Monday, July 11, 2011

Tax Evasion in Greece

James Surowiecki of the New Yorker has written an insightful column on tax evasion in Greece. Together with Mike Lewis – whose portrait on Greece contained a large section on the subject – he paints an accurate picture of the fact but does not answer certain key questions. I want to focus on three in particular: where did tax evasion come from; how important is tax compliance for Greece’s future; and if Greeks paid their taxes, would the country’s fiscal woes disappear?

Where did tax evasion come from? Judging from several accounts, it almost seems like Greeks woke up one day and decided to stop paying taxes. Lewis quotes a Greek tax collector who said, “The Greek people never learned to pay their taxes. And they never did because no one is punished. No one has ever been punished. It’s a cavalier offense—like a gentleman not opening a door for a lady.” Surowiecki notes that, “tax evasion is the national pastime.” Of course, both recognize that tax evasion has political roots connected to law enforcement and to electoral cycles. But I think there is a broader story that they are missing.

The place to start is to look at government spending and government revenues over the last thirty years (see also here). Three observations stand out: first, there was a long-term increase in revenues as a share of GDP from 1980 to 2000; second, that trend weakened from 2000 to 2004, after which point revenues started to rise again but without reaching their 2000 peak; and third, elections in the 1980s were highly correlated with a drop in revenues: notice the “v-shape” in revenues in 1985 and 1989. This is consistent with Surowiecki’s note that, “a recent study showed that enforcement of the tax laws loosened in the months leading up to elections, because incumbents didn’t want to annoy voters and contributors.”

This last observation is subject to two additional comments, however. First, the electoral cycle is highly noticeable in the 1980s but not since then. The only other electoral year where revenues decreased as a share of GDP was 2004, although the drop was part of a multi-year trend (in 2009, there was also a drop but a sharp recession could help explain that). And second, and most crucially, the electoral drops represented a cyclical rather than structural phenomenon. In other words, government revenues in the post election years of 1986 and 1990 were roughly on trend: lax enforcement had no structural impact from a high-level perspective (though it affected norms and corruption perceptions).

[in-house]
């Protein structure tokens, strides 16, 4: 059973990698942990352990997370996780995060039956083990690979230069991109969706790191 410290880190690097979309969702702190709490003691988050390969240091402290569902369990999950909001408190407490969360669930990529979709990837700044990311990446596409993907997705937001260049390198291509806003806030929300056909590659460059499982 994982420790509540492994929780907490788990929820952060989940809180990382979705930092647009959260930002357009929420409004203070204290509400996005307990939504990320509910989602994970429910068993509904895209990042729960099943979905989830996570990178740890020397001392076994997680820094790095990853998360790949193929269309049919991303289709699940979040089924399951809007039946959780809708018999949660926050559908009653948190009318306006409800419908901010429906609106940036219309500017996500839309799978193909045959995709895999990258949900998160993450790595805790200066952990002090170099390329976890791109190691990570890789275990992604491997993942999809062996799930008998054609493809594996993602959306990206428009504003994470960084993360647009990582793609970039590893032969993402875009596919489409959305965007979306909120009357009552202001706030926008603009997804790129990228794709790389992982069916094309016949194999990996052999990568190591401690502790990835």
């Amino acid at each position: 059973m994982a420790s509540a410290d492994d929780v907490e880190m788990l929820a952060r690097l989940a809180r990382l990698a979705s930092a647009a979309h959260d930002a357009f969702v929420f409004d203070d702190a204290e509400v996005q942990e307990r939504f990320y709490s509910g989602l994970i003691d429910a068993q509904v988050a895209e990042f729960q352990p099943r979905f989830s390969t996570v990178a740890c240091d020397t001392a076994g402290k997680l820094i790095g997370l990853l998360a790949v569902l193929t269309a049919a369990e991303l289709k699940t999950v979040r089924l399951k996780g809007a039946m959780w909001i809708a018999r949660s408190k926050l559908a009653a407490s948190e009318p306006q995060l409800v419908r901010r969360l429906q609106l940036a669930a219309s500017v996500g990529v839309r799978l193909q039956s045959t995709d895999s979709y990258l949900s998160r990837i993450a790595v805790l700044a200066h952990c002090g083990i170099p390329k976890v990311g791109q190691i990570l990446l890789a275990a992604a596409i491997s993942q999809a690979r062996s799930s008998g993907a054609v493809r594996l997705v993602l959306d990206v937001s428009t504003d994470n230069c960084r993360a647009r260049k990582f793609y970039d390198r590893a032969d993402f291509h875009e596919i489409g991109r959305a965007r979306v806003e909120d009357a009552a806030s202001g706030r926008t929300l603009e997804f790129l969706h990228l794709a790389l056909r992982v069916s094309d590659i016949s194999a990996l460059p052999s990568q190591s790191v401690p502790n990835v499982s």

Looking at our chart again, one observation really stands out: it is easier to spend money than to raise it. That seems to have been the problem of the Greek state. It started to spend money in the 1980s, but it took a very long time to build the institutional capability to raise that money. In effect, it took twenty years before Greece was able to bring revenues close to spending – and the 1999 budget deficit remains the lowest one in the last thirty years.

That brings us to question number two: how important is it to plug this hole? Surowiecki writes that “the future of the European Union may depend on [Greece’s tax reform].” This is an exaggeration. The European Commission notes that tax compliance forms about 14% of the fiscal measures implemented in the medium-term strategy; plus, “no improvement in tax compliance has been considered in the projections through 2012 to reduce budgeting risks.” So the program hardly rests on cracking down on tax evasion.


What about the third question: would Greece’s fiscal problems go away if tax evasion were eliminated? Surowiecki notes that, “the gap between what Greek taxpayers owed last year and what they paid was about a third of total tax revenue, roughly the size of the country’s budget deficit.” Strictly speaking, he is right: if the government were able to collect all its taxes, its budgetary position would be greatly improved.

But such a diagnosis misses a broader issue: that the Greek government spends too much money not just relative to revenues but relative to the services that it provides to the Greek people and relative to the opportunity cost that such spending entails. In other words, if the budget hole could be eliminated by bringing revenues in line with expenditures, that would solve the fiscal but not the economic problem. A greater transfer of resources from the productive to the non-productive sector is not really an answer to Greece’s economic woes. For that reason, the government’s fiscal plan is focused on spending contraction rather than revenue enhancement (see here and here).

The reason that eliminating tax evasion is important is not fiscal but political. The public’s sense of justice would be significantly enhanced by increased perception that tax fraud was prosecuted and that those who cheat are caught and punished. In other words, fighting tax evasion matters not because it will bring money to the government (which it will) but because it is the right thing to do – and Greeks need at least some evidence that their government is willing to do the right thing from time to time

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